DUBUQUE, Iowa (KCRG) – For Caroline’s Restaurant, located inside the Hotel Julien, to stay afloat once the pandemic hit, staff had to get creative and resourceful.
“We went to a to-go service and room service for dining for the hotel guests,” Dwight Hopfauf, the manager of the hotel, said. “Started selling packages that would include massage and a voucher for the restaurant, so we always tried to sell a room night with some other components that brought people into the restaurant.”
But still, that was not even close to offsetting the total amount of sales they lost.
“We are very much a group leisure travel hotel, so the room nights that come into the hotel will transcend to revenue spent in the bar and the restaurant and the spa,” Hopfauf said. “Because it was so little travel there was no way to offset the revenue loss.”
Now, as more people get their COVID-19 vaccine, they are starting to see some sense of normalcy.
“Its normalcy that our guests that have been with us before are really starting to come back,” Hopfauf said. “That is really nice and special for the staff.”
According to Dan LoBianco, with Dubuque Main Street, downtown restaurants and bars benefit from workers over the lunch hour, which is something the pandemic put a big halt to.
“All of a sudden we had, with a few hundred of employees all of a sudden not dining at lunch downtown or not being at lunch downtown, it had to be a destination just to get to dining,” LoBianco said.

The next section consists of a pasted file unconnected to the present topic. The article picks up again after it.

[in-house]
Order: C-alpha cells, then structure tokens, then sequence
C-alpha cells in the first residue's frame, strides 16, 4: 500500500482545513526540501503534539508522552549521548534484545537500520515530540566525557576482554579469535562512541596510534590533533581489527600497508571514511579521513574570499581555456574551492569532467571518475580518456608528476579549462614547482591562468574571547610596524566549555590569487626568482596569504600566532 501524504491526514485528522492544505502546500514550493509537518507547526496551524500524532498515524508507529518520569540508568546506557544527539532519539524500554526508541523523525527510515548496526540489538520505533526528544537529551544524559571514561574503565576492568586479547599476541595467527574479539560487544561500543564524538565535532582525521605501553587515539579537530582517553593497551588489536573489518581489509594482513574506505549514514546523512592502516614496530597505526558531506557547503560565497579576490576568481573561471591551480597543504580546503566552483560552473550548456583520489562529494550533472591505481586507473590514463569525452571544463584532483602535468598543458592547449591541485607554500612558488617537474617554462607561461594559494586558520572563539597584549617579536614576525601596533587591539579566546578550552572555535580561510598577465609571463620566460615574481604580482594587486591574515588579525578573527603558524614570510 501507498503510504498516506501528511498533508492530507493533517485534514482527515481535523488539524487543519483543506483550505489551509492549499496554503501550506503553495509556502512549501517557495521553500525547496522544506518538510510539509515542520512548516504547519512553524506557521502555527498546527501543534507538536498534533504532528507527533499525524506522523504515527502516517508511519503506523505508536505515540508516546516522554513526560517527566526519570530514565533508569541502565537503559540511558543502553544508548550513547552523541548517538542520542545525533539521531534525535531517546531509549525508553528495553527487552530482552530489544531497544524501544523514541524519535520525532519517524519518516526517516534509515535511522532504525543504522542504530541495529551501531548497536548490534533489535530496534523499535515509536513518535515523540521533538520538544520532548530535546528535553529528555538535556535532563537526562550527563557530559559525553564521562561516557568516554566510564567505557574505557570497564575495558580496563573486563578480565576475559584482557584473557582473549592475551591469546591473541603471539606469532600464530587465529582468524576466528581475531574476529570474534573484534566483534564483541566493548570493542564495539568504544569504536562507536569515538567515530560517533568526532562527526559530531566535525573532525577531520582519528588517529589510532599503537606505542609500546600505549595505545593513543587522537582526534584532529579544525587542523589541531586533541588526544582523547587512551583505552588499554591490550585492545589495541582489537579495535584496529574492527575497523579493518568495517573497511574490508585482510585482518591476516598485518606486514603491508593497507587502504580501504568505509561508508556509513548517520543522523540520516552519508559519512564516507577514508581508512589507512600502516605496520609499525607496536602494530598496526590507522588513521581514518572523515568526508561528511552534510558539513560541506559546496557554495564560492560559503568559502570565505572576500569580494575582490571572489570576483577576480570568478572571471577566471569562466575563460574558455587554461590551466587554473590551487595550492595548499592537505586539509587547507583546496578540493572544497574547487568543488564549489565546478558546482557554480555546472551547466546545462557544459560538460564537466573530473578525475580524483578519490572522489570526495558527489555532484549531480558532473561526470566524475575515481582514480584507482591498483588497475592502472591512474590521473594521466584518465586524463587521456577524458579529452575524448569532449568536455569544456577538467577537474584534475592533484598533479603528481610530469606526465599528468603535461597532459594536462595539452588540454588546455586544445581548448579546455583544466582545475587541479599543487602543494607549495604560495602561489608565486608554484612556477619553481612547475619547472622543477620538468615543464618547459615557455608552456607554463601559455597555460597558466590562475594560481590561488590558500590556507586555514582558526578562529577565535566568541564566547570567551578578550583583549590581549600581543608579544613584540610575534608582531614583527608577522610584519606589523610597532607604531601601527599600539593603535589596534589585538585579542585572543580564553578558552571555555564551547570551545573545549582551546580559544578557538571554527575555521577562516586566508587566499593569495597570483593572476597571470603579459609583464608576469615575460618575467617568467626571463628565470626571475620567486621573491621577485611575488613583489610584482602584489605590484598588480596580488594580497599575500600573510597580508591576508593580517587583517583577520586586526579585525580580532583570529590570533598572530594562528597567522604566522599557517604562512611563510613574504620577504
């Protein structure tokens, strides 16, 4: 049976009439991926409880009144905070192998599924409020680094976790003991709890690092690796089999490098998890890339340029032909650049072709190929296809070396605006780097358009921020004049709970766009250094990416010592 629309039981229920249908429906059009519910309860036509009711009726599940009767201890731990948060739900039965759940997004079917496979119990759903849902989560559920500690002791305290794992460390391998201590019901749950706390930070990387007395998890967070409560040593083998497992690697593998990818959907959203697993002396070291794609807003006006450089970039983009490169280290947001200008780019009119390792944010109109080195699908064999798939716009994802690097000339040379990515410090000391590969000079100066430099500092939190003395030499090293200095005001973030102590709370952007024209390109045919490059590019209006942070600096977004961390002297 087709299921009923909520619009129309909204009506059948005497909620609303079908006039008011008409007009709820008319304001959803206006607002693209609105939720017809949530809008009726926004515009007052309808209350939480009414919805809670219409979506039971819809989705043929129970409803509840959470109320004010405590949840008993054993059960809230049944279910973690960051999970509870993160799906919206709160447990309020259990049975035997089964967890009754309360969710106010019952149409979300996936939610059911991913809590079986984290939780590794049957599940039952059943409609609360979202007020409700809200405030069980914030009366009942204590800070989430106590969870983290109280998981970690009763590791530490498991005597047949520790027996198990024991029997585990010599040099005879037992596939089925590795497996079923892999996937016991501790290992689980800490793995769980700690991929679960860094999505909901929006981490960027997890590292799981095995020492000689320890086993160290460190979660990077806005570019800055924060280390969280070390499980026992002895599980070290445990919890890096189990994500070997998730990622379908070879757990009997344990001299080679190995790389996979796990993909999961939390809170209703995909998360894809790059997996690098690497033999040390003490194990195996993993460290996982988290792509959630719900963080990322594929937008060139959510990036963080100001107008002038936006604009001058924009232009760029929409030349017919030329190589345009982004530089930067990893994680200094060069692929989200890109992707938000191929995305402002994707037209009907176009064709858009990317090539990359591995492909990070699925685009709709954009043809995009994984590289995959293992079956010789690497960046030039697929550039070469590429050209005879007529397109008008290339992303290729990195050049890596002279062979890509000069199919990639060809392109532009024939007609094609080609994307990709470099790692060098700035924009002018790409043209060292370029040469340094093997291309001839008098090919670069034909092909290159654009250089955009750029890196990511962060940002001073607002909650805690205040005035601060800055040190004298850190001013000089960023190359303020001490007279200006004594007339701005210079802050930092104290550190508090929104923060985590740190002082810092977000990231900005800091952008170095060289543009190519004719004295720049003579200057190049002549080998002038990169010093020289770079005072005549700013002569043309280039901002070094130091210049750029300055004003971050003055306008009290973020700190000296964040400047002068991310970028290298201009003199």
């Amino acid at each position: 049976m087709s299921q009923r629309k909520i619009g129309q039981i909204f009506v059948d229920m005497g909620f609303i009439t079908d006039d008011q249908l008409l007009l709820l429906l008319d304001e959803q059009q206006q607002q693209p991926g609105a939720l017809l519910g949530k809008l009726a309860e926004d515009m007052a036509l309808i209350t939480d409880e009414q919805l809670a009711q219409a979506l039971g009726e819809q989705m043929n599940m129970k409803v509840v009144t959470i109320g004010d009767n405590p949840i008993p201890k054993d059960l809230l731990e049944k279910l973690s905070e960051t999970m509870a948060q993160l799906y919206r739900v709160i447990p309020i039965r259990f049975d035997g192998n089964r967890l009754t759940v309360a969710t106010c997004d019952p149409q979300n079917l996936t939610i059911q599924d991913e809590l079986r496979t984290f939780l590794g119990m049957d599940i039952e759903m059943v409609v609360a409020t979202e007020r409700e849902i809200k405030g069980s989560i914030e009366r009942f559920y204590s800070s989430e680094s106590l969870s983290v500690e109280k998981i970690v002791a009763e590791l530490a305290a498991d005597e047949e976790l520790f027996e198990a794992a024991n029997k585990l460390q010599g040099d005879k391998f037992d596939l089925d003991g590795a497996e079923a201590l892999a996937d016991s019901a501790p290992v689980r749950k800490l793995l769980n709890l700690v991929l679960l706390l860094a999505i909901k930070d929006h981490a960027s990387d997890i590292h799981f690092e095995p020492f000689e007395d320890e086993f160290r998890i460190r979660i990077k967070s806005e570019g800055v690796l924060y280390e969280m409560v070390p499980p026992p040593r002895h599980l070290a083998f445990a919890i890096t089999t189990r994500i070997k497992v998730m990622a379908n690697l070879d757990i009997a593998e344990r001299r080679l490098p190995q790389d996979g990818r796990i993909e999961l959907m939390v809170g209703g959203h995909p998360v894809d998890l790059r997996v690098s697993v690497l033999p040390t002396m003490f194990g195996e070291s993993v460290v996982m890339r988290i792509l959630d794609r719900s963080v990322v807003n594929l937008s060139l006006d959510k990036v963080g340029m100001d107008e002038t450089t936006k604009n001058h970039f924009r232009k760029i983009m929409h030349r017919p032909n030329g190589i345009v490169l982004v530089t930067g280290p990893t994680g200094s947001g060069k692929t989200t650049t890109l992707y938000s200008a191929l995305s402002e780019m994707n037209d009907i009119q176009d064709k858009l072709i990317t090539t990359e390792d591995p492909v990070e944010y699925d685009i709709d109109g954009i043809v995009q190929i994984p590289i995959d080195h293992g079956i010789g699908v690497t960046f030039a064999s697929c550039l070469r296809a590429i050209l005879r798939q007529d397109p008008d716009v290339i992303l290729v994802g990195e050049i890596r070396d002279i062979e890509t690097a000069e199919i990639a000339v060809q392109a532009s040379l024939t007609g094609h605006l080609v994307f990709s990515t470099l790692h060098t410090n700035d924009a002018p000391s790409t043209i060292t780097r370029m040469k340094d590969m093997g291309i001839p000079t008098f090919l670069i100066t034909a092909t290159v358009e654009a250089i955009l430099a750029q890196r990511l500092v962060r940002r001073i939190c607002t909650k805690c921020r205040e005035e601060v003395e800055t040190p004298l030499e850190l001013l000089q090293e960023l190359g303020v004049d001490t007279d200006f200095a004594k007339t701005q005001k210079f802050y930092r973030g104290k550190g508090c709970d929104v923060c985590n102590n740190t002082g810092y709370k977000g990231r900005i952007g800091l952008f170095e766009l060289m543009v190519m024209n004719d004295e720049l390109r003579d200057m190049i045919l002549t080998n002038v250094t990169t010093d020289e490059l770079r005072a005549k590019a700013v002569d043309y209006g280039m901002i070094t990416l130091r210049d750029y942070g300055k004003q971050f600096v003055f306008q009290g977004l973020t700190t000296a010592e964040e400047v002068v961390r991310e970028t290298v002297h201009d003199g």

And even though more people are now working in person in the downtown area, LoBianco said a total return to normal is still months away.
“The larger ones are anticipating around July 1 to come back fully,” LoBianco said. “You can have a pretty good business working from home, but we want to encourage employers to bring the people back that makes for the vibrant community.”
LoBianco said they are expecting a strong comeback in the summer. However, he said some pandemic traditions are here to stay.
“The community is not going to emerge from this trend even when we are fully vaccinated without the desire to have just a little more elbow room,” LoBianco said. “Outdoor spaces are becoming more important now with the nice weather. That is going to come back and its going to stay and people are going to want to dine outside longer into the year, so space heaters and things like that are going to be very important.”
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